Scientists have known for years that phthalates can adversely affect male fetal development. Now, a new meta-study finds that phthalates are correlated with a wide variety of chronic diseases in every demographic, including women and children.
Phthalates are a group of synthetic compounds often used to make plastics more flexible. They are ubiquitous in the environment, in everything from personal care products, food packaging, printing inks, fragrances, adhesives and even medical tubing.
The research team that published the new meta-study included an American, a biologist at University of Gothenburg in Sweden, and three researchers in Switzerland.
The team compiled more than three dozen studies on the health effects of phthalates to reveal a wide array of chronic diseases linked to the chemicals — links that until now have been largely ignored for risk assessment. These health hazards include diabetes, obesity, and even mental and behavioral problems.
The US Food and Drug Administration still considers phthalates safe in food and cosmetics.
Among other things, the collected studies identified a relationship between phthalates and the human body’s ability to regulate metabolism, noted PhD biologist and independent consultant Maricel Maffini, who led the research team.
Phthalates may be related to an overall increase in body mass index and waist circumference because they increase the accumulation of adipose tissue, or body fat. The researchers also found an association between phthalate levels and a reduction in the levels of thyroid hormones the body produces.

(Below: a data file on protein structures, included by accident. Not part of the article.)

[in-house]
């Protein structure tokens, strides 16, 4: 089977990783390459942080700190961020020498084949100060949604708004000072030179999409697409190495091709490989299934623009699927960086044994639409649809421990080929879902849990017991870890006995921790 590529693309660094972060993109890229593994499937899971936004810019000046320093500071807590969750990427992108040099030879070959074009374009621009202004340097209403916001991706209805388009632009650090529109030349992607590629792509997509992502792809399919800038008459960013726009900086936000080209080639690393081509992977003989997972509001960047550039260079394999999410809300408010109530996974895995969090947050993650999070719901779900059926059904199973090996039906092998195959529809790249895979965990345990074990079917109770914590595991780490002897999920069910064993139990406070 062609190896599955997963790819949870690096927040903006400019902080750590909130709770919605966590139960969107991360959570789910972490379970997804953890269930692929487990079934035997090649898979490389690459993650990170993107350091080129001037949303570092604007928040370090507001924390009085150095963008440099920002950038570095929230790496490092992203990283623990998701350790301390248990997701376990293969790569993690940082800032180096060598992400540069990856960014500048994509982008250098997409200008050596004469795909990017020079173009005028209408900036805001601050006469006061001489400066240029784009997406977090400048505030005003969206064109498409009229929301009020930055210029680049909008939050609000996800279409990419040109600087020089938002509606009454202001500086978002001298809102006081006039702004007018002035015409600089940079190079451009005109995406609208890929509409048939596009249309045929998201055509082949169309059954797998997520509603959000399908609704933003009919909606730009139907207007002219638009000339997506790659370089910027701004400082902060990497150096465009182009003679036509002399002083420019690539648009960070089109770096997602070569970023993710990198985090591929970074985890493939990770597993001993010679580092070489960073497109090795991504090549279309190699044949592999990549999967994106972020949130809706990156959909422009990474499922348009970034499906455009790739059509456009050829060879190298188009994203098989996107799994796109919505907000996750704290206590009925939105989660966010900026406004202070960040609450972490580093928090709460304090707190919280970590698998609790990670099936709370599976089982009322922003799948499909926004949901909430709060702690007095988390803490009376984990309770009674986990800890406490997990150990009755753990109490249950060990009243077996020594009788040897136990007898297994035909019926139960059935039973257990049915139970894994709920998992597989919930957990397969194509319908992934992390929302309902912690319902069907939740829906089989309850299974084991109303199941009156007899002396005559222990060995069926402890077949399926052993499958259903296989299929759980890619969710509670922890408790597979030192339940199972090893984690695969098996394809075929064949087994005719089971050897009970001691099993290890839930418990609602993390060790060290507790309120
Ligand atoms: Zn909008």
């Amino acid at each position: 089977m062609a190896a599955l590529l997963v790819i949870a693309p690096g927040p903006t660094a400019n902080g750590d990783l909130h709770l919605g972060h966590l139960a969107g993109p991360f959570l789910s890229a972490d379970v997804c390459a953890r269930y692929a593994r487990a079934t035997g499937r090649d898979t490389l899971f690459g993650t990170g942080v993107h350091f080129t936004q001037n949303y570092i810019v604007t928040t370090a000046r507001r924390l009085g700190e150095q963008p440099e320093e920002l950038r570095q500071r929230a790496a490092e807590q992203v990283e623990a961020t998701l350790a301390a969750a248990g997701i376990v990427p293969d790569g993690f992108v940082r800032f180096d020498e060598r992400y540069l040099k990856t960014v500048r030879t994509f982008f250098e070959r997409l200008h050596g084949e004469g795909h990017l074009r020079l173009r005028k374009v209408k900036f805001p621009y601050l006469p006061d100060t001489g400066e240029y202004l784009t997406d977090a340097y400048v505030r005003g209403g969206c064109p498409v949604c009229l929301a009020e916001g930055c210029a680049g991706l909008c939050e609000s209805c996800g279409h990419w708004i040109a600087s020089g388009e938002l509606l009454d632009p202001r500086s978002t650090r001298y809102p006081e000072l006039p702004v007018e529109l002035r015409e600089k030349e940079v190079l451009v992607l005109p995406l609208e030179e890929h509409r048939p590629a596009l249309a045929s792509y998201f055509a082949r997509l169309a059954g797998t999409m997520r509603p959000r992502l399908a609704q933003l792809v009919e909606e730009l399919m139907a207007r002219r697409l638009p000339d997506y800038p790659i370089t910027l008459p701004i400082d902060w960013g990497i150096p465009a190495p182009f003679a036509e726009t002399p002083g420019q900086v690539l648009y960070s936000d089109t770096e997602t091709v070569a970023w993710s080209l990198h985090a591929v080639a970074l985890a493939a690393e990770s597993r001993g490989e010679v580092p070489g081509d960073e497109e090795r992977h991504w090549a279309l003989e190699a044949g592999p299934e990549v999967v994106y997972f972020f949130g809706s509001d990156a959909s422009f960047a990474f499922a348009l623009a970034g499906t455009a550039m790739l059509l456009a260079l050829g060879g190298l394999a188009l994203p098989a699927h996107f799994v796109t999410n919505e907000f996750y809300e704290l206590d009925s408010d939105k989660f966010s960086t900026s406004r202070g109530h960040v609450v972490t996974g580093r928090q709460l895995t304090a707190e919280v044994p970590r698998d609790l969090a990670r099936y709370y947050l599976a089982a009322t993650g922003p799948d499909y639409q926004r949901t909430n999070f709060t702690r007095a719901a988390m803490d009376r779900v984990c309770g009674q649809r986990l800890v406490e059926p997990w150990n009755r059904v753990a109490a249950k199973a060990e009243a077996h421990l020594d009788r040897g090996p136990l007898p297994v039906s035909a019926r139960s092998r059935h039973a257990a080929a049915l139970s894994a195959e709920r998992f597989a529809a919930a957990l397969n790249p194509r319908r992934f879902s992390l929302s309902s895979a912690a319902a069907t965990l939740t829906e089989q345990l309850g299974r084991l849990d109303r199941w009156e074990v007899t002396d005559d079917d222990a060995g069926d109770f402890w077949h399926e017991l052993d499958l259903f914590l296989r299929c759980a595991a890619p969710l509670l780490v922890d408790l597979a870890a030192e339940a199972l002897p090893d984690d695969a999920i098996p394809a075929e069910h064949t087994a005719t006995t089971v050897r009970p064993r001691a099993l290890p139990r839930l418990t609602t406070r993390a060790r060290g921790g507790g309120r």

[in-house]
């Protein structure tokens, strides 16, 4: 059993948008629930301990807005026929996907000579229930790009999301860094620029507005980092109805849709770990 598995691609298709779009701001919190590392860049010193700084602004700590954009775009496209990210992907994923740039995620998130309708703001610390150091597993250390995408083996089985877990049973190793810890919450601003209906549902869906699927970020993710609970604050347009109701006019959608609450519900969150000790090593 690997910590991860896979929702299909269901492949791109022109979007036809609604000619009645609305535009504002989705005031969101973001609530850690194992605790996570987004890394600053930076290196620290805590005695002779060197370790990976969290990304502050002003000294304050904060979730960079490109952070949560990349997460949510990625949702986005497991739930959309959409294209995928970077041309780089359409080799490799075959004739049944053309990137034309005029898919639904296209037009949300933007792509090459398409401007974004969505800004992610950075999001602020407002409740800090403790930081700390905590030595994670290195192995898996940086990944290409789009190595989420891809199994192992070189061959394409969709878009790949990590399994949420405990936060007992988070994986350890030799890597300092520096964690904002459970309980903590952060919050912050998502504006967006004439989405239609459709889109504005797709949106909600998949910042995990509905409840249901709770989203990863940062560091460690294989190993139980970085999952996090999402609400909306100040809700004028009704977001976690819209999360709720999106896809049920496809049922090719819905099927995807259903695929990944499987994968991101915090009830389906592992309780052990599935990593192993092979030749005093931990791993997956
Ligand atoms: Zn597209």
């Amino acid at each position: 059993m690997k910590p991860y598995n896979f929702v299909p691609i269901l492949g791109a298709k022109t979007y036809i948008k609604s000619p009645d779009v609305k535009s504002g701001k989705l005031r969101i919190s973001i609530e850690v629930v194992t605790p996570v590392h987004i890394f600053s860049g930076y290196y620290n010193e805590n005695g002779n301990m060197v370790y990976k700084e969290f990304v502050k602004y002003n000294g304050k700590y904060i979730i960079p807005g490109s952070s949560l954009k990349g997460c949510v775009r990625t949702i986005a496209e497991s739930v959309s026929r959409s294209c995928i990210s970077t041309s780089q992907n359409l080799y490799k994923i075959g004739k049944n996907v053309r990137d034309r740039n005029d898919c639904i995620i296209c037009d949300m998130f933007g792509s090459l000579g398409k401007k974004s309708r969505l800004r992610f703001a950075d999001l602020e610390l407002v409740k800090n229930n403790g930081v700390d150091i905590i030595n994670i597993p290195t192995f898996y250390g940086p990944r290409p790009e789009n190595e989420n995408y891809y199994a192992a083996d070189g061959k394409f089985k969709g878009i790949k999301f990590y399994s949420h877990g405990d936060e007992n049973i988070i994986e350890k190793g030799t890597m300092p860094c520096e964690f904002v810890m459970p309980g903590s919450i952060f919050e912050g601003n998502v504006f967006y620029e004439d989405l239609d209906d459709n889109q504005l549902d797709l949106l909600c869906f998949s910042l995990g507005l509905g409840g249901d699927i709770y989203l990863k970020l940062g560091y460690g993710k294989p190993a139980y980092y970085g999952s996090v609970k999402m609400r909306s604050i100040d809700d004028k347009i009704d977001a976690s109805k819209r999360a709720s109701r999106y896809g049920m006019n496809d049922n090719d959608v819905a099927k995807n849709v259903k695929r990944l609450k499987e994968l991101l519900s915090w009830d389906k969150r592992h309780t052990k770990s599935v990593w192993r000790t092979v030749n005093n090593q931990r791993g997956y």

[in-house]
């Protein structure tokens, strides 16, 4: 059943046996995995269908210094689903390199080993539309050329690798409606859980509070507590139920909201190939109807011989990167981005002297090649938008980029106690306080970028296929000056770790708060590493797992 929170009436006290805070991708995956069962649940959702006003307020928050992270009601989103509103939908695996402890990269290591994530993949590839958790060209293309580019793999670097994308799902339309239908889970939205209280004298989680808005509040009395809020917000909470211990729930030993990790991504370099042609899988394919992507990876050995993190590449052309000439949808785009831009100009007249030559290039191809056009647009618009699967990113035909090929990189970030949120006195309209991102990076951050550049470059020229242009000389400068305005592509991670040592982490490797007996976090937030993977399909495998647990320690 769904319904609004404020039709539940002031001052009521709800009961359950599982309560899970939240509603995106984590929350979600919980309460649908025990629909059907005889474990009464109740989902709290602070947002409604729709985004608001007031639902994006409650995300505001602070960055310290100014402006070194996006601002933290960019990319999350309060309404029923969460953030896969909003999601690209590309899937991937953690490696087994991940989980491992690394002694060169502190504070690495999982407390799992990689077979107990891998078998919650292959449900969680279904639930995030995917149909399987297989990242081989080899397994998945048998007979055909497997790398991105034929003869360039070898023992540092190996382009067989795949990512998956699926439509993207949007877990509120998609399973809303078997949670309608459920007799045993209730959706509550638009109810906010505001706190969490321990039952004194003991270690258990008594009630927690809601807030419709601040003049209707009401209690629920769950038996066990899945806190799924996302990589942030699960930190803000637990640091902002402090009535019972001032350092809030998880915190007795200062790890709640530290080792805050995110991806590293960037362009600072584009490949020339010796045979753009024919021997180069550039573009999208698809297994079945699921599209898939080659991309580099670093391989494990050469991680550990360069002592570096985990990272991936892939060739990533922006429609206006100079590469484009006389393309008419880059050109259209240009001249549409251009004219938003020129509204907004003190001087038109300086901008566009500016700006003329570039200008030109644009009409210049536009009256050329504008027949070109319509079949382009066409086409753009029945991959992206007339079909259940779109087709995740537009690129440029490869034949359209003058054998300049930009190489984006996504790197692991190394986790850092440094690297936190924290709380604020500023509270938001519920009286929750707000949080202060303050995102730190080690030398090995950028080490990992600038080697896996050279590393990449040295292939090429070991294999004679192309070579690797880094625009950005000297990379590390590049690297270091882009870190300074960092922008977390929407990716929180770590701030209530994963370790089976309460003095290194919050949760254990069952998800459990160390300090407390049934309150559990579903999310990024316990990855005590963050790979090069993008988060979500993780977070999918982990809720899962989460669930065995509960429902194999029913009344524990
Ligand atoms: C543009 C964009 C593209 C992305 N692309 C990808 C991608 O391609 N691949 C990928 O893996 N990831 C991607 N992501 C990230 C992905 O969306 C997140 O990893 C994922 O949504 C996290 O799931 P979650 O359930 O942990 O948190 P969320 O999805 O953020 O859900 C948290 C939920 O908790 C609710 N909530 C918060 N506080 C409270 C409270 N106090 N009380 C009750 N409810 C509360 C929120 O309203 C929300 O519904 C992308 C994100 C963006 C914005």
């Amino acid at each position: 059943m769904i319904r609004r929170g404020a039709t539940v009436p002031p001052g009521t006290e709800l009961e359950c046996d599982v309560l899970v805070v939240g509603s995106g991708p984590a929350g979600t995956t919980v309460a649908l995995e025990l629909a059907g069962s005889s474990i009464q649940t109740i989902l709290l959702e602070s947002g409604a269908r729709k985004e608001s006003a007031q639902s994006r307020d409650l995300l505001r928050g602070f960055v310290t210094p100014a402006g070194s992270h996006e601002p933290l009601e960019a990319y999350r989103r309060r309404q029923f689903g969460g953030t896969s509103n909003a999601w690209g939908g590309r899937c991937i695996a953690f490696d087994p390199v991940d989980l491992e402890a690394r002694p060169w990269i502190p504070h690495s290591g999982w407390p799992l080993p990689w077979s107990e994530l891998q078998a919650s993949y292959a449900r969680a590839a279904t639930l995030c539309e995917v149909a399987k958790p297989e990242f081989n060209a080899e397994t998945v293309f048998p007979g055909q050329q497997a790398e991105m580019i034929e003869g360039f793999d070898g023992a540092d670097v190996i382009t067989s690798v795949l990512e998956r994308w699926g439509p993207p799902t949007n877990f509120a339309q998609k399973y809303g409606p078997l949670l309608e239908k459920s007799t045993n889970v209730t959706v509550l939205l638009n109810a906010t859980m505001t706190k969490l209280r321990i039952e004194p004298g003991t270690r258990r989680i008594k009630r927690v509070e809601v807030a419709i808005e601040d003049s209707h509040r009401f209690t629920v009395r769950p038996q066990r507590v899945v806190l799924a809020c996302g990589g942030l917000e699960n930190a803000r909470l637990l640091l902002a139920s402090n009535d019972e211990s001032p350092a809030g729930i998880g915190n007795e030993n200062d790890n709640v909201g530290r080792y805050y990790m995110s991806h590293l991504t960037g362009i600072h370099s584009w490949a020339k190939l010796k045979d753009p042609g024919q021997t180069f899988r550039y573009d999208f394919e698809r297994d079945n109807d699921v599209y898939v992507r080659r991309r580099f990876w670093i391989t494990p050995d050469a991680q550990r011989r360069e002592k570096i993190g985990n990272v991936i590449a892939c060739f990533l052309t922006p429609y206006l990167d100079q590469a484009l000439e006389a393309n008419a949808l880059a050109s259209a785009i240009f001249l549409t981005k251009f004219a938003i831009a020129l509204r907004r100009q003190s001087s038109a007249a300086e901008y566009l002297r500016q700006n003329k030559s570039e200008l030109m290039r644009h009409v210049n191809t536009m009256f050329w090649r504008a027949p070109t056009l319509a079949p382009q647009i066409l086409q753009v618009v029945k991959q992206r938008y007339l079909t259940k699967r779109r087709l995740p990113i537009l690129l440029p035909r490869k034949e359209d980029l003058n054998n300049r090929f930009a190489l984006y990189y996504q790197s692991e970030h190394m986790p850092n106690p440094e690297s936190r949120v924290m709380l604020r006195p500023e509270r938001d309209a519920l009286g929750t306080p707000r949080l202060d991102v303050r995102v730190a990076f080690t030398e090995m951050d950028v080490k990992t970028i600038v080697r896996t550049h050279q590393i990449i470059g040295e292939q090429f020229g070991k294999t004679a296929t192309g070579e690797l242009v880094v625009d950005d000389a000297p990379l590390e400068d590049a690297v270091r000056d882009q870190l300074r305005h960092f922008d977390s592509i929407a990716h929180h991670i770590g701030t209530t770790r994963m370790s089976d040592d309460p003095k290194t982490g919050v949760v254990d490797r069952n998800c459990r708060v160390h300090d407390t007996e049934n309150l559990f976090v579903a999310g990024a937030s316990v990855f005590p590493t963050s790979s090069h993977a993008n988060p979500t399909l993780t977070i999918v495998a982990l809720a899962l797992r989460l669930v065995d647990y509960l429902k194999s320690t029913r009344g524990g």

In addition, Maffini adds, phthalates appear to work against how our muscles use energy. Instead of using energy in the muscles, energy accumulates as fat tissue. The research also highlights studies that show a connection between phthalates and insulin resistance in children and adults — that is, diabetes or diabetes-like conditions.
Most studies don’t usually look at these types of effects, Maffini points out. They tend to focus mainly on phthalates’ effect on male reproduction, which indicates to her that scientists and regulators need to do a much better job of assessing the overall risks of chemicals.
For example, Maffini notes, the researches were surprised to us to see how little phthalate exposure is needed to effect the ovaries.
“Women were having fewer eggs in their ovaries, and children born to mothers exposed to the higher levels of phthalates were found to have behavioral problems — problems with learning, lower IQ, or decreased abilities to make decisions, or motor skills with their hands and their movements,” she says.
"[W]hen you have chemicals that are acting in similar ways or interfering with the function of hormones, you don't need much to see an effect.”
Natural hormones like androgens, estrogens, thyroid hormones, and insulin are incredibly effective information signaling molecules, Maffini explains, “so when you have chemicals that are acting in similar ways or interfering with the function of hormones, you don't need much to see an effect.”
The researchers also raise the possibility that phthalate exposure could have an effect on mental health. These findings are primarily related to children who are exposed to phthalates during brain development.